Here’s an example of how a typical conversation about money goes in my house: My six-year-old son, Joseph, was recently given $20 by a relative for his birthday. “Wow, I could buy a lot of jelly beans and Yu-Gi-Oh! cards with this!” he said excitedly. “When can I go shopping?” My reaction: “It’s his birthday money, he can do what he wants with it.” But my husband, Joe, disagreed: “He just had a party and got lots of presents. That money needs to go in the bank.”
“But it’s his money,” I countered. “Shouldn’t he be able to do what he wants with it?” Joe lowered his voice. “Do you really want to pass your terrible spending habits onto him?” I raised mine. “Do you really want him to be as financially fanatical as you are?”
Admittedly, I don’t know the first thing about saving money. I see nothing wrong with my impulse purchases, and I rely on Joe to keep us afloat in terms of organizing mortgage and bill payments. And while he can balance a spreadsheet and has some savvy investing skills, he hates parting ways with money — even for necessities. (He wears those free sunglasses they send you when you order contact lenses online, instead of buying a proper pair.)
We certainly don’t want to upset or confuse our kids with our bickering, and we also want them to have more balanced attitudes than we do. So we turned to the experts — Globe & Mail personal finance columnist Rob Carrick, and money-savvy parents — to help us find the right approach.
Lessons in value
Olga Geryluk, a Toronto mom of three, noticed that because she was paying for most purchases with a debit or credit card, her kids didn’t seem to understand that actual money was exchanging hands. “When they started asking if they could take our cards into a store and get whatever they wanted, we realized we needed to start teaching the kids more about what money really means,” she says.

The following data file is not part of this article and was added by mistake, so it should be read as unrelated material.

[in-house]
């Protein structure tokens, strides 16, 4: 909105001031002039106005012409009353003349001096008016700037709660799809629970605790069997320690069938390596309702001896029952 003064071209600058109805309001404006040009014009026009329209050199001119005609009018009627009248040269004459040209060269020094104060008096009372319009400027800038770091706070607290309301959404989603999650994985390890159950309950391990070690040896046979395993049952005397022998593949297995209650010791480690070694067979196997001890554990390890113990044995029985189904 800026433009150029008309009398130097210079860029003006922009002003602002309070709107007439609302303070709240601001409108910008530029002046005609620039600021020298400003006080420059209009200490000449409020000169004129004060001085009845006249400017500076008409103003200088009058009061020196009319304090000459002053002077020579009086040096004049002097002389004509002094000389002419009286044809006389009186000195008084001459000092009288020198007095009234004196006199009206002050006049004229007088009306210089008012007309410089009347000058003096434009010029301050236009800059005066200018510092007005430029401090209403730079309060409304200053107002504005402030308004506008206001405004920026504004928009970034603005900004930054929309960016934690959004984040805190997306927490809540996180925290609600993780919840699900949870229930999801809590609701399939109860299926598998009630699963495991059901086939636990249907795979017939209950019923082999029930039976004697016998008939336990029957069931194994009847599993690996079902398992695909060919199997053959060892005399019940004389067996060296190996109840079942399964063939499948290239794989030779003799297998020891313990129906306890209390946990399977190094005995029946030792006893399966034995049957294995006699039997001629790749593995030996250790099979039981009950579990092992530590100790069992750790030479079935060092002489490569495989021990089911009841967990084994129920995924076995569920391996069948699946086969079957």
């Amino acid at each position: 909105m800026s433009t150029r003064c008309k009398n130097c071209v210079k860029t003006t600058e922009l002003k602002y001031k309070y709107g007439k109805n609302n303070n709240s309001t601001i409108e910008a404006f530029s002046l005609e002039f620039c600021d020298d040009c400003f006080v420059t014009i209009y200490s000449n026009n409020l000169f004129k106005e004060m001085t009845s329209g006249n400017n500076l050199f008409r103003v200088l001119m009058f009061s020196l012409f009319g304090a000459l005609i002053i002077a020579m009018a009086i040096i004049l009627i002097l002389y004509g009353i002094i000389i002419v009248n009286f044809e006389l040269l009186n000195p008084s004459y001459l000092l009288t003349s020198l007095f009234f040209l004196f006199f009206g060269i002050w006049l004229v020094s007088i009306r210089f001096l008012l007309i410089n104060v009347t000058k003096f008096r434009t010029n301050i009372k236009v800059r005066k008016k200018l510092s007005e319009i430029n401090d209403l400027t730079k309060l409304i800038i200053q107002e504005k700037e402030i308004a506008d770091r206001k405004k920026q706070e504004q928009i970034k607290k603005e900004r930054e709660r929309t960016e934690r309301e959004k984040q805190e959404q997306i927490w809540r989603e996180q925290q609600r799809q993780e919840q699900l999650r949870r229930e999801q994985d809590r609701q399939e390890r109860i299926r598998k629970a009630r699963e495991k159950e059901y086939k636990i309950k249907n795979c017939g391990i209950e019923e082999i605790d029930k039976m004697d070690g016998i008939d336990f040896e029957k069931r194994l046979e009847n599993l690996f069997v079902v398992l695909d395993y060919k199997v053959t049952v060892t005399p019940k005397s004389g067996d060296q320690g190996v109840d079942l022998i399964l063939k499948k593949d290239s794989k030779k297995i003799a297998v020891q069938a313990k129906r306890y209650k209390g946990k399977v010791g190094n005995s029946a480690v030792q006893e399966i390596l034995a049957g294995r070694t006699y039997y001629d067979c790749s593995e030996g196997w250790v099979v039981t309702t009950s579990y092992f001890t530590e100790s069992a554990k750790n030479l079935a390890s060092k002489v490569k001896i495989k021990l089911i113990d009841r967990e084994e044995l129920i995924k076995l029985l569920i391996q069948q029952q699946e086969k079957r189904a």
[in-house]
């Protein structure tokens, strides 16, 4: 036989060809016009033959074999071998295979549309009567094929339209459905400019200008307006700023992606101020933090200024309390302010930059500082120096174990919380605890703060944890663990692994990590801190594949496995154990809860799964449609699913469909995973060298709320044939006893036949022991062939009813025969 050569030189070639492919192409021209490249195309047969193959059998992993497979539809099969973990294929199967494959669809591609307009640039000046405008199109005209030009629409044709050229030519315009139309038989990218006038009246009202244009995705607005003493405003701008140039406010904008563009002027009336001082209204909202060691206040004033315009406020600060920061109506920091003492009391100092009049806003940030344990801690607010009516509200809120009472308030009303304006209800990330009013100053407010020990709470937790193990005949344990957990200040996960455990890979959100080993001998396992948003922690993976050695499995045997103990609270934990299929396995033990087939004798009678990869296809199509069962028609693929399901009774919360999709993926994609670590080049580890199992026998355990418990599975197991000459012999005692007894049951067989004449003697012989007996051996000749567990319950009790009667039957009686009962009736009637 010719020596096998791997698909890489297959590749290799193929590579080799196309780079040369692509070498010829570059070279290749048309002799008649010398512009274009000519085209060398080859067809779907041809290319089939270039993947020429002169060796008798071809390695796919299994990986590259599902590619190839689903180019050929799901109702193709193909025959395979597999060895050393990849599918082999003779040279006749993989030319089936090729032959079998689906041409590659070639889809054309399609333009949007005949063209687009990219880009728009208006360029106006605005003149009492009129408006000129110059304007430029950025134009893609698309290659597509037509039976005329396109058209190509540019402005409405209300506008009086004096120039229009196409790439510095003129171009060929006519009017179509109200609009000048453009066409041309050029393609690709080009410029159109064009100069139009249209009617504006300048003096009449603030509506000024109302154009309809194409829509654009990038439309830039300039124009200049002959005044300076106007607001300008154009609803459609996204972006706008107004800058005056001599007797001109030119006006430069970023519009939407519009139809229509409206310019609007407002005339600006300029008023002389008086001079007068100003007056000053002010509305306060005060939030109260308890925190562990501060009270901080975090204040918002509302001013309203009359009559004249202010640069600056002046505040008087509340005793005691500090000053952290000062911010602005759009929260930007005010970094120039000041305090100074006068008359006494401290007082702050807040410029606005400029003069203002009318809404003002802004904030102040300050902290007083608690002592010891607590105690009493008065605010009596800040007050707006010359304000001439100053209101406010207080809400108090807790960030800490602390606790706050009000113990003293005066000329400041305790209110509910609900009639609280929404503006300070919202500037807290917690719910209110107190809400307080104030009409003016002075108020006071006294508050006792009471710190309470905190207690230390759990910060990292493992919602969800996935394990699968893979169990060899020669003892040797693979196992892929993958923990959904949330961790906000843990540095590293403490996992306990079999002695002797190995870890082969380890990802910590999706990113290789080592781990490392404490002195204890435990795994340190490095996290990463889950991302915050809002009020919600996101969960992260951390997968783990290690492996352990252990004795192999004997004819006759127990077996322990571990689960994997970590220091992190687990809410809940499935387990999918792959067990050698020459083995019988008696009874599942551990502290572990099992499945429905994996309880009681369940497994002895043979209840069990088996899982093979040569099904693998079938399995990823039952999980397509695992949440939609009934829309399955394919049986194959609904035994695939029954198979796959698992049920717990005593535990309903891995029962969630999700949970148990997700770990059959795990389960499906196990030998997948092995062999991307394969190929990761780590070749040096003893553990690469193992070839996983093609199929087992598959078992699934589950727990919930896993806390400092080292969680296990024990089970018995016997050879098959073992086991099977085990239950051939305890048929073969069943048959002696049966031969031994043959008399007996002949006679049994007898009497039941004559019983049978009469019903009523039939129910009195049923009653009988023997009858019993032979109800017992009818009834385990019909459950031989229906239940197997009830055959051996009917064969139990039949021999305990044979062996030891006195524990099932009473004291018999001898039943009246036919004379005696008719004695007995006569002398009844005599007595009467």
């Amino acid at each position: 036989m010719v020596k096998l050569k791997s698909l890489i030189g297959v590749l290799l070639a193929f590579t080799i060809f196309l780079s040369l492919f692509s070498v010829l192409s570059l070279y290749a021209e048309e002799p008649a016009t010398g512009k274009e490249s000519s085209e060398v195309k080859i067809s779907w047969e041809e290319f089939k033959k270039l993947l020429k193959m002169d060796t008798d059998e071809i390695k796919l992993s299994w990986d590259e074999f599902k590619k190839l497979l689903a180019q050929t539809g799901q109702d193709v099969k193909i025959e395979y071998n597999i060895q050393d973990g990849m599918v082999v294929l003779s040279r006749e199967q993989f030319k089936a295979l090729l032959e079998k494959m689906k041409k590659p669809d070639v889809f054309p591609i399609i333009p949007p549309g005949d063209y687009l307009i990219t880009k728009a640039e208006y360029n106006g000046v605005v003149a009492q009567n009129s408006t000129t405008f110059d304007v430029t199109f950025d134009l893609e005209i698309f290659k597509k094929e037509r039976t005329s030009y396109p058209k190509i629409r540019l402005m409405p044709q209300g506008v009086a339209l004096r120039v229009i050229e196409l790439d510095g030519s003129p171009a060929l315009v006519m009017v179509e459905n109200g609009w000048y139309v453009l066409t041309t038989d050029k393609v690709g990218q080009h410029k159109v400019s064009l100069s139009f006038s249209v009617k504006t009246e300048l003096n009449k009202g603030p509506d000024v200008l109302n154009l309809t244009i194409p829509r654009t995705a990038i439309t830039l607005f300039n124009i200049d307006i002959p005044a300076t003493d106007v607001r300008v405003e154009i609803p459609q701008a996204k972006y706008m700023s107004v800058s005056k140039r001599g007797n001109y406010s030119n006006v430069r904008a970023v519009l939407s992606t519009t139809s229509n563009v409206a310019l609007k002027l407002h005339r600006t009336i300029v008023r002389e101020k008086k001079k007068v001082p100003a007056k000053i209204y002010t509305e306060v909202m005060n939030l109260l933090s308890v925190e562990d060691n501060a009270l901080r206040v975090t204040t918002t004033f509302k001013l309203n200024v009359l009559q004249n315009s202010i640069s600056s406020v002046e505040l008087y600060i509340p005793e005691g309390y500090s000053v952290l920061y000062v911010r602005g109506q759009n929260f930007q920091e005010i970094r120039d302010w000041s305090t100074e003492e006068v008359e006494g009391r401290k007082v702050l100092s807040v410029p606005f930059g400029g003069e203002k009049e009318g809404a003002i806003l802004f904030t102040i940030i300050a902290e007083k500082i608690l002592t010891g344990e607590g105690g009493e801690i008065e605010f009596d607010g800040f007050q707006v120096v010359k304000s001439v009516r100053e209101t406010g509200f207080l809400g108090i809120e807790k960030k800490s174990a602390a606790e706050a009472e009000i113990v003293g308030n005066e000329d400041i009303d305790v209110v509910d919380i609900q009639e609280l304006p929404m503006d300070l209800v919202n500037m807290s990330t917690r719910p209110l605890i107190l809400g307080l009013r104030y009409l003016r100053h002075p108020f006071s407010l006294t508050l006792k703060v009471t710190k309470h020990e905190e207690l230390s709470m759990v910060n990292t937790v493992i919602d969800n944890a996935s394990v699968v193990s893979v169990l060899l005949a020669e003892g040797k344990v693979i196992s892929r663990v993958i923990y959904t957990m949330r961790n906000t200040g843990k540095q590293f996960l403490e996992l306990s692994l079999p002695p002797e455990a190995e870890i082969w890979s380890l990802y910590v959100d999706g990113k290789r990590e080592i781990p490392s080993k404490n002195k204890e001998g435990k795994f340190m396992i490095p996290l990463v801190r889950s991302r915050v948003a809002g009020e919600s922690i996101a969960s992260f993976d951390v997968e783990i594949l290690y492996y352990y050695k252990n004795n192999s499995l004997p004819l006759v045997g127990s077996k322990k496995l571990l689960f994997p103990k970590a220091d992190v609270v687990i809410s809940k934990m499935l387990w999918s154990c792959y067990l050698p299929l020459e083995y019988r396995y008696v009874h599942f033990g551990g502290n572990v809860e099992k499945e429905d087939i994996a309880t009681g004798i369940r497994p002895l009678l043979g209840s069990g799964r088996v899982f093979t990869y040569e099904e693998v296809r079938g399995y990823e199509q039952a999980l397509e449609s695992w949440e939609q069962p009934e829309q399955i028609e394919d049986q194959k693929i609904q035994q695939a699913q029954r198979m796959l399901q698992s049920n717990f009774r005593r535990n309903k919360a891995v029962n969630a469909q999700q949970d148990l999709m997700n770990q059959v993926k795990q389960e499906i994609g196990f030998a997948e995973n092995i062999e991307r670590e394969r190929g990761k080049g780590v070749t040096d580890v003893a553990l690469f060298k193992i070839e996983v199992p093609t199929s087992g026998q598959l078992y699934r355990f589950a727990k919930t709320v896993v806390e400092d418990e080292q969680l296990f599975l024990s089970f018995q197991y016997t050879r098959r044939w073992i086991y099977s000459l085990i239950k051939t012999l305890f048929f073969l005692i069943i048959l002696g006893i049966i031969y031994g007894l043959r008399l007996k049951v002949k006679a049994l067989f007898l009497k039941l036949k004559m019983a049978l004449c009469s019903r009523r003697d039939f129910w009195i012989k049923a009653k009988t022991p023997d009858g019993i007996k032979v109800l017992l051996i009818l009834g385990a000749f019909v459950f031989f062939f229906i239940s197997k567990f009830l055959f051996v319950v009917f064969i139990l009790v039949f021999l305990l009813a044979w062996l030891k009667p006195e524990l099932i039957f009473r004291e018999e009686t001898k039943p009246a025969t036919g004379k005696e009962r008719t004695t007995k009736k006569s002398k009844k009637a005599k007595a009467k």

Geryluk and her husband began by letting the kids handle coins and bills and explaining what they were worth and what kinds of things each could buy. They also discussed what it would take to work for that money at home. “For example, we told the kids that if they wanted to earn paper money, they would need to do something big, like wash the car,” says Geryluk.
Tara Marshall* from Toronto says she and her husband often initiate family discussions about the value of experiences (like day trips, museum visits or vacations) versus the accumulation of “stuff” with their six-year-old twins, Robert and Catherine. “Talking to the kids about the idea that some items, like bubble blowers, have less value than books, has affected how they make spending choices,” says Marshall. The twins might sometimes forgo a cheaper item in favour of saving up for something more valuable; for example, now they’ll often pick an experience or a toy off of their wish list to save for, instead of buying something cheap at the dollar store. (But not always. They’re kids! Marshall says that Robert in particular often opts for the instant gratification because it’s simply part of his personality.)
Money of their own
Joe and I agree on giving the kids an allowance, but not on how we can use it as a teaching tool. Carrick told me that allowance is indeed an integral part of financial education, and that we should start sooner rather than later. “You can’t learn about money if you don’t have any,” he says.
Carrick suggests kids should be allowed a certain percentage for spending (some families employ a system where their children can spend a third, save a third and donate a third to charity) and great care should be taken with the money that is being saved. “I suggest opening a bank account as soon as your child can read and write,” says Carrick. Spending money can be kept at home in a piggy bank to give kids a tactile experience, but what’s in the bank can be used to teach kids about the way it adds up when it’s saved. You can use online banking sites to make sure your kids understand that the money exists somewhere.